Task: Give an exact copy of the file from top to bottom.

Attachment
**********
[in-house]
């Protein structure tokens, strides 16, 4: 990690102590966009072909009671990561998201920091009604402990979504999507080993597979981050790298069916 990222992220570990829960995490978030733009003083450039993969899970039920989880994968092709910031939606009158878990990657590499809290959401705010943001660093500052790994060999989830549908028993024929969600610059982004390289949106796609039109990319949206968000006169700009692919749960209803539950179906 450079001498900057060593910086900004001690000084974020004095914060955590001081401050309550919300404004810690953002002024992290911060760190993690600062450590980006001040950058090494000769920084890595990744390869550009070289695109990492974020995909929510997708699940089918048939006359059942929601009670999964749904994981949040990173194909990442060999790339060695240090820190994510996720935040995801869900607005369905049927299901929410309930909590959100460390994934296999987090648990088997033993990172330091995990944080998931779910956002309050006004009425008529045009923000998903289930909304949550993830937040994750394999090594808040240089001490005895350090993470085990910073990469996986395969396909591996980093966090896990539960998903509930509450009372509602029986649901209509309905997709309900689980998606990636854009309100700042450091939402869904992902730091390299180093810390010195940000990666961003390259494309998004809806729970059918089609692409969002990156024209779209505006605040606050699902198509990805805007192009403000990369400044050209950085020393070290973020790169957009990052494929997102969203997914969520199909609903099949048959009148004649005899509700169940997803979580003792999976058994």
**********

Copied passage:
[in-house]
């Protein structure tokens, strides 16, 4: 990690102590966009072909009671990561998201920091009604402990979504999507080993597979981050790298069916 990222992220570990829960995490978030733009003083450039993969899970039920989880994968092709910031939606009158878990990657590499809290959401705010943001660093500052790994060999989830549908028993024929969600610059982004390289949106796609039109990319949206968000006169700009692919749960209803539950179906 450079001498900057060593910086900004001690000084974020004095914060955590001081401050309550919300404004810690953002002024992290911060760190993690600062450590980006001040950058090494000769920084890595990744390869550009070289695109990492974020995909929510997708699940089918048939006359059942929601009670999964749904994981949040990173194909990442060999790339060695240090820190994510996720935040995801869900607005369905049927299901929410309930909590959100460390994934296999987090648990088997033993990172330091995990944080998931779910956002309050006004009425008529045009923000998903289930909304949550993830937040994750394999090594808040240089001490005895350090993470085990910073990469996986395969396909591996980093966090896990539960998903509930509450009372509602029986649901209509309905997709309900689980998606990636854009309100700042450091939402869904992902730091390299180093810390010195940000990666961003390259494309998004809806729970059918089609692409969002990156024209779209505006605040606050699902198509990805805007192009403000990369400044050209950085020393070290973020790169957009990052494929997102969203997914969520199909609903099949048959009148004649005899509700169940997803979580003792999976058994």